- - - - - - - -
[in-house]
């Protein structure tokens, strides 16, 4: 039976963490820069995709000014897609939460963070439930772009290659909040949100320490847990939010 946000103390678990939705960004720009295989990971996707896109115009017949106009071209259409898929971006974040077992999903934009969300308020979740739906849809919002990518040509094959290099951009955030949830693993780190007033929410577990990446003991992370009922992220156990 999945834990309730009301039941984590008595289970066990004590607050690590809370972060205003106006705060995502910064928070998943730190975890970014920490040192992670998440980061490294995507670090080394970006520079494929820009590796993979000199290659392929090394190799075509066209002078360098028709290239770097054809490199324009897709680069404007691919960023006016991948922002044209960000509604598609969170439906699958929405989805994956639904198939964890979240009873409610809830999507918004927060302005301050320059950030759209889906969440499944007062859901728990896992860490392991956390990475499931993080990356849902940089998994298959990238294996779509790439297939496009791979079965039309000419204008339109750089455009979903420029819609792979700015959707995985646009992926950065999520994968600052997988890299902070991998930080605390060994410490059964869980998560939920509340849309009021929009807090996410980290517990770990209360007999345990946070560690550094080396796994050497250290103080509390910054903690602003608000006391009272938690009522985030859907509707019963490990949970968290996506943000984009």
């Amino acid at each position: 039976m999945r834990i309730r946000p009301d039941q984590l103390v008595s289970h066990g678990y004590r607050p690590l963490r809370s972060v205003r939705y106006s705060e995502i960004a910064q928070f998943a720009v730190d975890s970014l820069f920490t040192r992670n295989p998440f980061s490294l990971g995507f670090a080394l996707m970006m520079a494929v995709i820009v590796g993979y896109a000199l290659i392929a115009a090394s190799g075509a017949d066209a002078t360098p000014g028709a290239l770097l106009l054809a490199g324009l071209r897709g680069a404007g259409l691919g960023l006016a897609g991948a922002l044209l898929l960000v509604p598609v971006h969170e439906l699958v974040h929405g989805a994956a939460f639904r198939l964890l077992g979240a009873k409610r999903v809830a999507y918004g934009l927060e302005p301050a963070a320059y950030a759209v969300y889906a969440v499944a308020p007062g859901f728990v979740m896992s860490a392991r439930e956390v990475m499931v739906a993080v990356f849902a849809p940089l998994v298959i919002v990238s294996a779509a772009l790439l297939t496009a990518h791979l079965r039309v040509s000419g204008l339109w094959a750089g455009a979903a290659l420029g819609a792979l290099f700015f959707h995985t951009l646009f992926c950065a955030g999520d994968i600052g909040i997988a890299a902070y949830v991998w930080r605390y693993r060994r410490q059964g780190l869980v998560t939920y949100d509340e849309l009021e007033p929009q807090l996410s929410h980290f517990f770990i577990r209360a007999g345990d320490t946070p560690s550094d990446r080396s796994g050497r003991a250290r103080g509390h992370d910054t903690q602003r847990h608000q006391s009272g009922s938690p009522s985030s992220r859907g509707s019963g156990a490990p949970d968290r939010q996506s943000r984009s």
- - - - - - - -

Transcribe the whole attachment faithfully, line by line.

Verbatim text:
[in-house]
């Protein structure tokens, strides 16, 4: 039976963490820069995709000014897609939460963070439930772009290659909040949100320490847990939010 946000103390678990939705960004720009295989990971996707896109115009017949106009071209259409898929971006974040077992999903934009969300308020979740739906849809919002990518040509094959290099951009955030949830693993780190007033929410577990990446003991992370009922992220156990 999945834990309730009301039941984590008595289970066990004590607050690590809370972060205003106006705060995502910064928070998943730190975890970014920490040192992670998440980061490294995507670090080394970006520079494929820009590796993979000199290659392929090394190799075509066209002078360098028709290239770097054809490199324009897709680069404007691919960023006016991948922002044209960000509604598609969170439906699958929405989805994956639904198939964890979240009873409610809830999507918004927060302005301050320059950030759209889906969440499944007062859901728990896992860490392991956390990475499931993080990356849902940089998994298959990238294996779509790439297939496009791979079965039309000419204008339109750089455009979903420029819609792979700015959707995985646009992926950065999520994968600052997988890299902070991998930080605390060994410490059964869980998560939920509340849309009021929009807090996410980290517990770990209360007999345990946070560690550094080396796994050497250290103080509390910054903690602003608000006391009272938690009522985030859907509707019963490990949970968290996506943000984009």
């Amino acid at each position: 039976m999945r834990i309730r946000p009301d039941q984590l103390v008595s289970h066990g678990y004590r607050p690590l963490r809370s972060v205003r939705y106006s705060e995502i960004a910064q928070f998943a720009v730190d975890s970014l820069f920490t040192r992670n295989p998440f980061s490294l990971g995507f670090a080394l996707m970006m520079a494929v995709i820009v590796g993979y896109a000199l290659i392929a115009a090394s190799g075509a017949d066209a002078t360098p000014g028709a290239l770097l106009l054809a490199g324009l071209r897709g680069a404007g259409l691919g960023l006016a897609g991948a922002l044209l898929l960000v509604p598609v971006h969170e439906l699958v974040h929405g989805a994956a939460f639904r198939l964890l077992g979240a009873k409610r999903v809830a999507y918004g934009l927060e302005p301050a963070a320059y950030a759209v969300y889906a969440v499944a308020p007062g859901f728990v979740m896992s860490a392991r439930e956390v990475m499931v739906a993080v990356f849902a849809p940089l998994v298959i919002v990238s294996a779509a772009l790439l297939t496009a990518h791979l079965r039309v040509s000419g204008l339109w094959a750089g455009a979903a290659l420029g819609a792979l290099f700015f959707h995985t951009l646009f992926c950065a955030g999520d994968i600052g909040i997988a890299a902070y949830v991998w930080r605390y693993r060994r410490q059964g780190l869980v998560t939920y949100d509340e849309l009021e007033p929009q807090l996410s929410h980290f517990f770990i577990r209360a007999g345990d320490t946070p560690s550094d990446r080396s796994g050497r003991a250290r103080g509390h992370d910054t903690q602003r847990h608000q006391s009272g009922s938690p009522s985030s992220r859907g509707s019963g156990a490990p949970d968290r939010q996506s943000r984009s």